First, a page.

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Adams afterwards American army attack battle Boston British built called Capt Captain captured CHAPTER chief coast colonists colony Columbus command Confederate Congress Connecticut Connecticut Colony declared defeated Dutch England English excitement expedition explored fight fire flag Florida Fort Sumter France French Georgia ginia governor Henry Hudson Hudson hundred Indians Jefferson John John Adams July killed king land legislature lived March Maryland Massachusetts ment Mexico miles Mississippi nation Norsemen North Northmen officers party passed peace Penn Pennsylvania person Philadelphia Pilgrims Plymouth President Puritans rebellion region Rhode Island River sailed Sebastian Cabot Sect Senate sent Sept settled settlement settlers ship shore Skraelings slavery slaves soldiers sometimes soon South Carolina Stamp Act surrendered territory thought thousand tion took town treaty tribes troops Union Union army United vessels Vice-President Vinland Virginia vote voyage Washington whole William William Penn York
Page 320 - Neither party expected for the war the magnitude or the duration which it has already attained. Neither anticipated that the cause of the conflict might cease with, or even before, the conflict itself should cease. Each looked for an easier triumph, and a result less fundamental and astounding. Both read the same Bible, and pray to the same God ; and each invokes his aid against the other.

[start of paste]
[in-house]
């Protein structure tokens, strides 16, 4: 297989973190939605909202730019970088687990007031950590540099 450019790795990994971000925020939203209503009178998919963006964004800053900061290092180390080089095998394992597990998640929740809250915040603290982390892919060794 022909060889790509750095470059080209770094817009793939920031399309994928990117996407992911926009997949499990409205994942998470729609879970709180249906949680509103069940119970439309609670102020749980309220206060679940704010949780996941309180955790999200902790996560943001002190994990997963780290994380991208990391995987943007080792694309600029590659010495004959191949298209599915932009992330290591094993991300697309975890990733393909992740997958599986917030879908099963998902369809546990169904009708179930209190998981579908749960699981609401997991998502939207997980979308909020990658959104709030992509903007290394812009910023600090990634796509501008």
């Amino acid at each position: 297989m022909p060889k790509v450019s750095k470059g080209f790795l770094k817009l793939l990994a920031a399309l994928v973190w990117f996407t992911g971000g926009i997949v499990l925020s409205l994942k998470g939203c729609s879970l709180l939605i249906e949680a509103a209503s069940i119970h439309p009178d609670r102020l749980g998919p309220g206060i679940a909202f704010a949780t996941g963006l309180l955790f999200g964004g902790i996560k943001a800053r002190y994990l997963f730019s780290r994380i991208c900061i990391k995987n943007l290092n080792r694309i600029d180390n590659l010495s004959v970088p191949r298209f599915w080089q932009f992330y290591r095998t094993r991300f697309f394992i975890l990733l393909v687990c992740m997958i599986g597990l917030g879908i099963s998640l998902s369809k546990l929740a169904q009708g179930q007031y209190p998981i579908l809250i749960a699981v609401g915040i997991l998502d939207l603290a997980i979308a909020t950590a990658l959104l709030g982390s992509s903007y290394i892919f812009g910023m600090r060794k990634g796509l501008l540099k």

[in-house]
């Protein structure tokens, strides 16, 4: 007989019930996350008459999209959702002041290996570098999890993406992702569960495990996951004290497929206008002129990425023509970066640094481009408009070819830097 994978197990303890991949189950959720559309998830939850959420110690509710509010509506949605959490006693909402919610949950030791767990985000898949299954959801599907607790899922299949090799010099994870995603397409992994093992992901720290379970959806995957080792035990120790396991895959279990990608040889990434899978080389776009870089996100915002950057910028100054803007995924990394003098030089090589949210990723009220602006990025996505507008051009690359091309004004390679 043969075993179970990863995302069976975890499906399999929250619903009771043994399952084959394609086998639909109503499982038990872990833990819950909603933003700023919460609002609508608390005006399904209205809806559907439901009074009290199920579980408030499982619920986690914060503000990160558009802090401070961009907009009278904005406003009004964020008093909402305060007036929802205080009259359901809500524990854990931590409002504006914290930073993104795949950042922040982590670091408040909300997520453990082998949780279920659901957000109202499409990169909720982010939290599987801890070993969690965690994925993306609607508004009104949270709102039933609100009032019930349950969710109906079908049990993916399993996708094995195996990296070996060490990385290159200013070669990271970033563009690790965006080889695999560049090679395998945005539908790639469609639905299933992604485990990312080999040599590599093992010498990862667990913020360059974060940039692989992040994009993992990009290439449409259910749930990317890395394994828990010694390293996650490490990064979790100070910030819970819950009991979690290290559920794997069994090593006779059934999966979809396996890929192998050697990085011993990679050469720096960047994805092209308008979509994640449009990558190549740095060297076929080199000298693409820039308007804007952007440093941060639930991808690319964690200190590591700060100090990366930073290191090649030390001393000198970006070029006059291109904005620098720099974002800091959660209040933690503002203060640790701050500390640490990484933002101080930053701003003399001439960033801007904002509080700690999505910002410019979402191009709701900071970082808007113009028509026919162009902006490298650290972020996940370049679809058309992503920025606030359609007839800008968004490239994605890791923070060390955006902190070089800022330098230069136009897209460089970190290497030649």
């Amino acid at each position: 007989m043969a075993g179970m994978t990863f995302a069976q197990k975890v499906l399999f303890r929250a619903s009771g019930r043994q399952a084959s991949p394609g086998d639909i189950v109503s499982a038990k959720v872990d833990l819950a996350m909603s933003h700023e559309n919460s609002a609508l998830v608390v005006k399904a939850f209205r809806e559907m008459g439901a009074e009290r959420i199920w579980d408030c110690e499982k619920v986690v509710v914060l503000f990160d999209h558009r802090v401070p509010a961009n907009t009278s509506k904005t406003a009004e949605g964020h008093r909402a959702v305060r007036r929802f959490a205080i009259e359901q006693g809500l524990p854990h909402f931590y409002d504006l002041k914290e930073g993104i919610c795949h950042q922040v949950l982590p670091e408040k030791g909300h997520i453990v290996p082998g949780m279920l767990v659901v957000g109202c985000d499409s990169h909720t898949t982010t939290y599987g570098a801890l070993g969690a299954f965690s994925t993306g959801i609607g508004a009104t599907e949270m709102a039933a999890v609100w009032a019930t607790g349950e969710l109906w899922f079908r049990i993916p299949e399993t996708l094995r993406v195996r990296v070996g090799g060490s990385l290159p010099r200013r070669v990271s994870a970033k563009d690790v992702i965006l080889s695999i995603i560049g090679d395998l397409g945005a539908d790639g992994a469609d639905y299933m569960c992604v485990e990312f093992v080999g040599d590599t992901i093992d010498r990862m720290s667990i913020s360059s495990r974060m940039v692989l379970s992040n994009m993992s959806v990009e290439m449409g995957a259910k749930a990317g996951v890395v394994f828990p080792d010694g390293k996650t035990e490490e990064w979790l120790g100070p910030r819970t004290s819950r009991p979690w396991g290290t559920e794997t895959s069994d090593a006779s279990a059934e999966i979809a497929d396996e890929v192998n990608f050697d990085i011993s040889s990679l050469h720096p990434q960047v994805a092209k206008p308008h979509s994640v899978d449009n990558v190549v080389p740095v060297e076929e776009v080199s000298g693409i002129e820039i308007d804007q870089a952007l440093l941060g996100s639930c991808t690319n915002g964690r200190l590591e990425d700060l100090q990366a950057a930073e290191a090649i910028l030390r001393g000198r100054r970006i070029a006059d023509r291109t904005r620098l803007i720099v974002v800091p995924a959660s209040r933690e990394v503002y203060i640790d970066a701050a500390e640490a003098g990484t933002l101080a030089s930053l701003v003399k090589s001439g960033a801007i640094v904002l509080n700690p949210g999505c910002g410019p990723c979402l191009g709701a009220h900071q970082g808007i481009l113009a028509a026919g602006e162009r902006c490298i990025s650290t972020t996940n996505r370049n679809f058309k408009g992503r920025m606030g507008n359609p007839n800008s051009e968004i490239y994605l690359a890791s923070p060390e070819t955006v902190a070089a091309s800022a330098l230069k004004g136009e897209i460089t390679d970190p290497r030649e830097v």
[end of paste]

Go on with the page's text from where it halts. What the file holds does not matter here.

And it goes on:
Page 305 - In giving freedom to the slave we assure freedom to the free — honorable alike in what we give and what we preserve. We shall nobly save or meanly lose the last best hope of earth.
Page 305 - That, on the first day of January, in the year of our Lord one thousand eight hundred and sixty-three, all persons held as slaves within any State or designated part of a State, the people whereof shall then be in rebellion against the United States, shall be then, thenceforward, and forever, free...
Page 347 - Sect. 4. The times, places, and manner of holding elections for senators and representatives shall be prescribed in each state by the legislature thereof; but the Congress may at any time by law make or alter such regulations, except as to th.e places of choosing senators.
Page 342 - He has abdicated government here, by declaring us out of his protection, and waging war against us. He has plundered our seas, ravaged our coasts, burned our towns, and destroyed the lives of our people. He is, at this time, transporting large armies of foreign mercenaries to complete the works of death, desolation and tyranny already begun, with circumstances of cruelty and perfidy scarcely paralleled in the most barbarous ages, and totally unworthy the head of a civilized nation.
Page 118 - I thank God, there are no free schools nor printing, and I hope we shall not have these hundred years. For learning has brought disobedience and heresy, and sects into the world, and printing has divulged them, and libels against the best government. God keep us from both"!
Page 155 - The boast of heraldry, the pomp of power, And all that beauty, all that wealth e'er gave, Await alike the inevitable hour: The paths of glory lead but to the grave.
Page 218 - Welcome, mighty chief, once more, Welcome to this grateful shore: Now no mercenary foe Aims again the fatal blow, Aims at thee the fatal blow. Virgins fair, and matrons grave, These thy conquering arm did save, Build for thee triumphal bowers; Strew, ye fair, his way with flowers, Strew your Hero's way with flowers.